The painting came out fantastic. (I'll share it with you all after her birthday.) It was the first time that I used an actual “thing” for my paper cut out instead just a repeating shape like a circle, diamond or hexagon. It was whimsical and fun without being immature and it managed to retain sophistication. And upon completion, my brain was immediately flooded with images from my own childhood growing up in New Orleans and the swamps of Louisiana.
Inspiration may come from many different places but images from my childhood in Louisiana are allowing me to create more meaningful pieces.
One of many different pelicans cut for the first of my Louisiana series. (See finished painting at top.)
I settled on pelicans for a second experiment and began a painting using the same process that I used for Nora’s paper airplanes. I'm so pleased with how it turned out. I have sketches now for a Louisiana series that has images of shrimp, hurricanes, fishing hooks, fleur de lis, snowballs… There are a lot of ideas and this is how I plan on spending my Autumn. I’m can’t wait to dive in.
This series is more personal and I’m finding that it is reminding me of some of my old artistic inspirations that I got from children’s book illustrations. I can’t wait to see how the series turns out. In sketching these images, I began to realize that even in the paintings that seemingly come out of nowhere, just as these Louisiana images came to mind and I was able to observe and collect them into my sketch book, I have been collecting ideas for my abstracts in similar ways all along.
"Shrimp Again?!" A common dinner time complaint from me as a "spoiled by fresh gulf seafood" kid. #2 in my Louisiana series.
Want new creative ideas for your abstract art? Just look around. Observation is an important tool.
So, when I’m interested in finding inspiration, here is my tip to myself: Be Observant. I mean this in a few different ways:
- Observe what gives me a “charge”. I took Nora to see Taylor Swift in 2015 and at one point during the show, her dancers had huge paper airplanes on sticks and they were flying them over the crowd. Visually, it was right up my alley. It was playful, whimsical, surreal and a little magical. I felt a fire of amazement begin to burn in my chest at the visual impact that these simple paper airplanes had on the audience. Nora felt it too…we still talk about how amazing it was thus, the paper airplane painting.
- Observe recurring images in my head. Ever since I was a kid, I loved to watch the pelicans sore over the bayou. When I learned to surf as an adult, I was so excited to see them surf the air currents over the waves. I didn’t know they could do that as we didn’t have waves like that in the bayous. After beginning my pelican painting, I realized that I have a ton of these simple images in my head. They are all special to me and I believe that connection can be seen in the painting. It is more personal.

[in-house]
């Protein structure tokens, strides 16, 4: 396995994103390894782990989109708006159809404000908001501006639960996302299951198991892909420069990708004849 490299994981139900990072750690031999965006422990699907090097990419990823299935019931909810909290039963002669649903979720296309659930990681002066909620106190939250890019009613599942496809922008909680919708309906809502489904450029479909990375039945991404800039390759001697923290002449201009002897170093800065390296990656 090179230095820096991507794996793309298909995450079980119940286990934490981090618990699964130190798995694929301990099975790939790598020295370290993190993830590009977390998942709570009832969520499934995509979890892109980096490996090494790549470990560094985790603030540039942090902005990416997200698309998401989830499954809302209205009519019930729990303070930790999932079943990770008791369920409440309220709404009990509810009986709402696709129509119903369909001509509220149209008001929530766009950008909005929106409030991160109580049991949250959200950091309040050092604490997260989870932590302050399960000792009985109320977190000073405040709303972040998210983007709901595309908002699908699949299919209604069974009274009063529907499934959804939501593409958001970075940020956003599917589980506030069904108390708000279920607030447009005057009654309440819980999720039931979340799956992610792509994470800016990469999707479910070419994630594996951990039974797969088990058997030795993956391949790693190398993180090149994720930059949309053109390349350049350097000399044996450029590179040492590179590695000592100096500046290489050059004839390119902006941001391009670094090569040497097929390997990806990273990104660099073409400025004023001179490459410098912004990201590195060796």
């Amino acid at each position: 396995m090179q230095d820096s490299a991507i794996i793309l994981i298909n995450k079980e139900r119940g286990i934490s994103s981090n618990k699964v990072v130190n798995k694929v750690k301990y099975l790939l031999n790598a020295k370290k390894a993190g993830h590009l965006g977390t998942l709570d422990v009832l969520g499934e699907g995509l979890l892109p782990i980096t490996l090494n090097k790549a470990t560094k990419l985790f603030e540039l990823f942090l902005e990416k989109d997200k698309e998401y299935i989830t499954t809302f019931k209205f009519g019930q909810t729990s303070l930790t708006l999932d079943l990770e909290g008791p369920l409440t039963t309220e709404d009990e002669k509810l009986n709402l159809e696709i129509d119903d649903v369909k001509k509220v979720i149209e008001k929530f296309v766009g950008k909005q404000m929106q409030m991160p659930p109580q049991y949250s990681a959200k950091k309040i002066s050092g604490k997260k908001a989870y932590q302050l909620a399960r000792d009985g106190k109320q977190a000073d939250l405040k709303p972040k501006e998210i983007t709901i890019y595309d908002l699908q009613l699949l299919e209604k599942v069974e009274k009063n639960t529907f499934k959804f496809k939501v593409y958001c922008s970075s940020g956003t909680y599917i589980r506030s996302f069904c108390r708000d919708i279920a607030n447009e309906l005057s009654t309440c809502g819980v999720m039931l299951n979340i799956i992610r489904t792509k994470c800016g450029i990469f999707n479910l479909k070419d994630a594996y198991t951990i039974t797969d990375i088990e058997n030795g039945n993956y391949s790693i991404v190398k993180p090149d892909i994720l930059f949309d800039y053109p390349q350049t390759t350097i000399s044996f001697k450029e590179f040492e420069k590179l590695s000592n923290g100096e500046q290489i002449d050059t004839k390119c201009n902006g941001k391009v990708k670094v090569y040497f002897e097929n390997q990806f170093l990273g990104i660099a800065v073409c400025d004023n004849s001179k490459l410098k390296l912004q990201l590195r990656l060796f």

- Observe all the time. One night I was out to dinner and the server brought over our silverware rolled up in napkins. The napkin rolls were secured with strips of paper about an inch or so thick and were covered in an intriguing prism like purple and blue pattern. I took everyone’s little piece of paper from their napkin rolls home and included them in a painting. I also have taken candy wrappers and foils, wrapping paper, cocktail napkins in pretty prints… Art supplies are everywhere. I’m in the habit of being on constant look out for them.
Unbelievably cool paper used as napkins rings at a local restaurant.
It took about 2 years for this habit to develop. But now, I have to carry a little sketch book with me at all times as when I see inspiration in my head (or on my dinner table) I know that I have to catch it quick or it may be forgotten. Last night I thought of another great New Orleans image and this morning it’s gone. I was lazy and didn’t make a note of it and there it goes. Out into the ethers. I hope I remember it later.
So, if you’re wondering where I begin, the answer is that I simply look around both externally and internally for those little nuggets. Who knew a simple paper airplane or a silhouette of a pelican in flight could be inspiration for a painting? A better question is why wouldn't it be? Thankfully there are an infinite amount of ideas flying around and all I have to is pluck them and put it in my pocket, or in my sketchbook. It’s just that simple.
How and/or where do you find inspiration? Please tell me in the comments below. Thanks for your input! Please share this post if it resonates with you.
For this West Coast abstract artist, dealing with rejection is just part of putting myself and my art out into the world.
In the past week, I have received 2 rejection emails for articles I wrote, very little response to a social media challenge that I’ve been working 2 months on, and an art show that yielded no sales. Oy…all of that sure doesn’t feel too good on the old confidence level.
If you know me, you know that I have a very healthy work ethic. I’m a goal oriented doer. I have the ability to get more tasks done in one day than most and this didn’t change for me, as it does for some, when I started working for myself at home.
So, when I received a flurry of rejection this past week, the work horse side of my ego took a supreme hit. “What the hell?! I’ve been working my ass off! Doing ALL THE THINGS that I’m supposed to do to grow my business. Why isn’t this working?”
Being a professional abstract artist means consistently putting one foot in front of the other, but sometimes a rest is in order.